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James Fortune: I Am Not a Supporter of Domestic Violence

James Fortune
Gospel singer James Fortune performs a song he dedicated to Michael Jackson and his family at the ASCAP Rhythm & Soul Music Awards in Beverly Hills, June 26, 2009. |

Despite admitting to assaulting his wife, gospel artist James Fortune insists he does not believe in domestic violence.

In a public apology posted on Facebook, the 37-year-old minister of music said the media is accusing him of being something he is not.

"I want to make a public apology to my family, friends, and supporters for not being above reproach. Please pray that during this process God continues to perfect and restore me so that I become a better man, Father and Christian," Fortune wrote. "Despite the accusations and media embellishments, I am not a supporter of domestic violence. I do take full responsibility for my participation in the altercation and have been seeking out spiritual and professional guidance to improve my anger management and emotional discipline for over a year now and will continue to do so. Thank you for your continued prayers."

Last week, ABC 13 revealed that Fortune was sentenced to five days of jail, five years of probation, 175 hours of community service and would have to complete a batterer's intervention program after pleading guilty to a third degree felony charge for assaulting his wife.

Fortune's wife Cheryl Fortune suffered from broken bones and internal injuries at the time of his arrest in October 2014, according to ABC reports. The news reports come three years after Fortune was sued for $5 million by his stepson's father who alleged that the singer burned the boy in hot water as an act of discipline 11 years prior.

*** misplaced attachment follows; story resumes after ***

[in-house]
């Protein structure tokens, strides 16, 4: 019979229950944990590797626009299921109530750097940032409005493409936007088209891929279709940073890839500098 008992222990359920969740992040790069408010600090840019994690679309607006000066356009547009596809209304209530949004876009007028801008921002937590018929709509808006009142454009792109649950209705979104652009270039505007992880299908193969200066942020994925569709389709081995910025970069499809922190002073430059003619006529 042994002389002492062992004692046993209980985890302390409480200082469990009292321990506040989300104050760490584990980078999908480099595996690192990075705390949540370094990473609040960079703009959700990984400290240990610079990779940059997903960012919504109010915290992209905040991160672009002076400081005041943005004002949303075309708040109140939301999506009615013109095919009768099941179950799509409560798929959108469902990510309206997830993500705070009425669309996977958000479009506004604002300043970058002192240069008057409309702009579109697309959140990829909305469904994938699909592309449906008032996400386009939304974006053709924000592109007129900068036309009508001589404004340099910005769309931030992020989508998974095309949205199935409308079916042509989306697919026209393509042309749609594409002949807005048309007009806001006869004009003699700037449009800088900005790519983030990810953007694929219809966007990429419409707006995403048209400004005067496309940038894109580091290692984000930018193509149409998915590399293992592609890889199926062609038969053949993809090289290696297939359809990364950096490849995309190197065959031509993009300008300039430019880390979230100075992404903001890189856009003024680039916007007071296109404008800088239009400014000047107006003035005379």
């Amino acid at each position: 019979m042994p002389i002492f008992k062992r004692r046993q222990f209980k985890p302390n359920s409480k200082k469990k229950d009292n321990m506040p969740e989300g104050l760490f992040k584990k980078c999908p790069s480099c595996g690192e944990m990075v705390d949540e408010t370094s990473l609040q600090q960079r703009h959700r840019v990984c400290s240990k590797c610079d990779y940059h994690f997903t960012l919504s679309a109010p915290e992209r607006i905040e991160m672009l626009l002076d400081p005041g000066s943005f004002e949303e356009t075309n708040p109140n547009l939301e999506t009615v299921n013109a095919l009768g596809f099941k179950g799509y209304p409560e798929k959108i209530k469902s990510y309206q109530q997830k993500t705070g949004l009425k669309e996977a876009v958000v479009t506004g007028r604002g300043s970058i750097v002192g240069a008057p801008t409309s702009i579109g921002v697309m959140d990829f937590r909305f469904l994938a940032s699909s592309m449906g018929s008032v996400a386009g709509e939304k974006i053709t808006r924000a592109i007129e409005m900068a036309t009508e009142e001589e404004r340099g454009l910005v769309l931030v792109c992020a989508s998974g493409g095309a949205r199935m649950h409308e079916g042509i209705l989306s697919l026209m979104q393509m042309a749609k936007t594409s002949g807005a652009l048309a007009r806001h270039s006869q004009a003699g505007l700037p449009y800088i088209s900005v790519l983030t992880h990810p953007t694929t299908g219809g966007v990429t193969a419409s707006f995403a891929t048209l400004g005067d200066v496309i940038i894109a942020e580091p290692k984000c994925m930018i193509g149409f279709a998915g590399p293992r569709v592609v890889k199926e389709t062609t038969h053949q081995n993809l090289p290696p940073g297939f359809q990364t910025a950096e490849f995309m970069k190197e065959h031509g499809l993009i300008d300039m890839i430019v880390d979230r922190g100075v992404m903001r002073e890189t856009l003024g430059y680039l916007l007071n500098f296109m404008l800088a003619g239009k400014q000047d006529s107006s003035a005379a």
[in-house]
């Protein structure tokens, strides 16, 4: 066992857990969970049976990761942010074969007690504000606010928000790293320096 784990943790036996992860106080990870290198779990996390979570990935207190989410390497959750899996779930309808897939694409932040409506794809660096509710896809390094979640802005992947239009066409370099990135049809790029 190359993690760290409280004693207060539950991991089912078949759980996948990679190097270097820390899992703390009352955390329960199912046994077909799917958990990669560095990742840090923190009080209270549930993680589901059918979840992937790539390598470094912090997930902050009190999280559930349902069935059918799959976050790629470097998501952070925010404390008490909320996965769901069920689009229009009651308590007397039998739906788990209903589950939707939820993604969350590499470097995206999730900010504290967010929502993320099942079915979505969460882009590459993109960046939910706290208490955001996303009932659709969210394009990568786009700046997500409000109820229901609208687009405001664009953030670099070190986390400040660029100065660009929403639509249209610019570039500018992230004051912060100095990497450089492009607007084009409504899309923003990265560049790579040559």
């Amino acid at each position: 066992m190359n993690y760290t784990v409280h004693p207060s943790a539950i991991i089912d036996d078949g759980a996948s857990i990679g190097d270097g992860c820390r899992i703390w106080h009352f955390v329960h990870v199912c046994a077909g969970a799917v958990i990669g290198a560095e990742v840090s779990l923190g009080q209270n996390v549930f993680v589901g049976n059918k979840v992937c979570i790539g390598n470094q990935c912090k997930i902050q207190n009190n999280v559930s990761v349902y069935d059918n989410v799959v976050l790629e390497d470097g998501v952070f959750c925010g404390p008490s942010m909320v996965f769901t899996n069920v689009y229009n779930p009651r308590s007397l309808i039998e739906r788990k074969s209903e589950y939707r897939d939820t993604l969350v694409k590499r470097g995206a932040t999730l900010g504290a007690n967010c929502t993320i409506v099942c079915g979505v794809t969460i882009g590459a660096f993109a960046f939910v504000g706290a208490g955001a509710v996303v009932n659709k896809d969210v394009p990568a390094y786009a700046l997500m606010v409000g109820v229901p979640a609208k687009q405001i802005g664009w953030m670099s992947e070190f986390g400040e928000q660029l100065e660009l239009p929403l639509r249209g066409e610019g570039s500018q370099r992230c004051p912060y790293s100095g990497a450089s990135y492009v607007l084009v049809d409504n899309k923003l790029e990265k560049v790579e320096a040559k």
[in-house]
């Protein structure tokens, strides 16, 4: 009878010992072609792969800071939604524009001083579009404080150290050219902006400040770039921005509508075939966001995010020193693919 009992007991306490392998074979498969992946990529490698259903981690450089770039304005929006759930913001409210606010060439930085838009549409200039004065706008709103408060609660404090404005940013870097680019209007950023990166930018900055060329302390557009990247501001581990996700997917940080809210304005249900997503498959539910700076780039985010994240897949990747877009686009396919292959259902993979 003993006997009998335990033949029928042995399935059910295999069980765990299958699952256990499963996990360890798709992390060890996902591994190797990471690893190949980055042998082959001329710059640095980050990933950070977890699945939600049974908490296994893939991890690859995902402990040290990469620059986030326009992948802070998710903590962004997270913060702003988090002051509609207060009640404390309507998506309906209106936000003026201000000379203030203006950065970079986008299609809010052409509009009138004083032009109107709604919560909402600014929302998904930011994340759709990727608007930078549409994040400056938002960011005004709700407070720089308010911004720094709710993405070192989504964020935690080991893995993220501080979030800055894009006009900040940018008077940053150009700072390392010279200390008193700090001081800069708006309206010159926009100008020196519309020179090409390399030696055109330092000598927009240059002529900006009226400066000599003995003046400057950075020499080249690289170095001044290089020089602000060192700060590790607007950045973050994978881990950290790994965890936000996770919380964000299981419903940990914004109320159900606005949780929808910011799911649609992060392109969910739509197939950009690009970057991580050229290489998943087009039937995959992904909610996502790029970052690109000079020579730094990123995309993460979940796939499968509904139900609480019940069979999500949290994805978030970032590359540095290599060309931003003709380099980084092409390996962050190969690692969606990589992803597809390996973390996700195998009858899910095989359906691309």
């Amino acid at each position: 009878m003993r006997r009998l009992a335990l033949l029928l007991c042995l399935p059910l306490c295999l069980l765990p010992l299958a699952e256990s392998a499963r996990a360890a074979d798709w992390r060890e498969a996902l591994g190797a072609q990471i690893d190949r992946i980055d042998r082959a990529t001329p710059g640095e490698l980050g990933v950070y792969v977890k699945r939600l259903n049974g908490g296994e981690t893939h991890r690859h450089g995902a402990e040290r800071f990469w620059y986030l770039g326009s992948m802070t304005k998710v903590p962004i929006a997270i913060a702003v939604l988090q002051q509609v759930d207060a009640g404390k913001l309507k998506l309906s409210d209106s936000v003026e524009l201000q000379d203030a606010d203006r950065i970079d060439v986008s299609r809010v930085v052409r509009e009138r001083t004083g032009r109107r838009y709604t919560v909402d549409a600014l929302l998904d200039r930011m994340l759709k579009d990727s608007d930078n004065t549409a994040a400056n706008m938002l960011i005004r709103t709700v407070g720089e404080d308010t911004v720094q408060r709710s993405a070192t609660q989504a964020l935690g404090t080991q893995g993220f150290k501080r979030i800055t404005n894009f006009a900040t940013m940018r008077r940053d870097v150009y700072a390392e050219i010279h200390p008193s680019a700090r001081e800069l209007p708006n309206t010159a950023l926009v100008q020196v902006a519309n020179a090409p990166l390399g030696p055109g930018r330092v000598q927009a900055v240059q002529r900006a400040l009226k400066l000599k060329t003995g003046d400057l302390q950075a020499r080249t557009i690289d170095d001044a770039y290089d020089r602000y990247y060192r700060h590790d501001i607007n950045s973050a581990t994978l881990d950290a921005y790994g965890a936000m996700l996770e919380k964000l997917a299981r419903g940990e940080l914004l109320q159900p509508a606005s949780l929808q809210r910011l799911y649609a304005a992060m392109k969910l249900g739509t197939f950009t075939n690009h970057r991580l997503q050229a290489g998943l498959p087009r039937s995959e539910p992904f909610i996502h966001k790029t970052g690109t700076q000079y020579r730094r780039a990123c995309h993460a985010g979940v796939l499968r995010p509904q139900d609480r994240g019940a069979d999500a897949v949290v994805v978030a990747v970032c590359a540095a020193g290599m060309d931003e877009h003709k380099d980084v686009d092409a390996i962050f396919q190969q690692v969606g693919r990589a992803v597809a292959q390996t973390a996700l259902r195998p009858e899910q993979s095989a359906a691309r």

The Grammy-nominated recording artist admitted that he needed to overcome some issues, but denied that the details published in media reports were all true.

"Where I was last October, a lot of people did see what was alleged in the news and of course the media just completely blew the whole situation out of proportion," Fortune said on "The Yolanda Adams Morning Show" last year. "But more than that, I needed to work on me."

While Fortune was grateful that God offered him forgiveness, the singer needed to overcome his anger issues in order to be renewed.

"A lot of times you'll always say what you'll never do but when you can't control your anger anything can trigger and make you do something that maybe you felt like you would never do. For me I ask God, of course I thank God for forgiveness but for me it was more than just forgiving," Fortune said. "I wanted to be better. I wanted to be changed. I wanted God to do something on the inside of me so that my story, my testimony could help someone else."

For Fortune, anger manifests itself into more than just physical violence. He spoke about intimidation, mental and psychological abuse that can impact children and family members.

Growing up as a preacher's son, Fortune said he understood that some people in the Christian community might shy away from the thought of undergoing therapy outside of the church. However, Fortune explained why prayer alone did not work for him.

"(Anger) festers and sometimes you don't even know where it's coming from. That's why what has helped me in therapy is understanding some of the things that have happened throughout my life as a child that has contributed to me being able to have this problem," he said. "I wanted to go to a therapist, I wanted to go to some classes. I still am, I'm still allowing God to finish some work in me."

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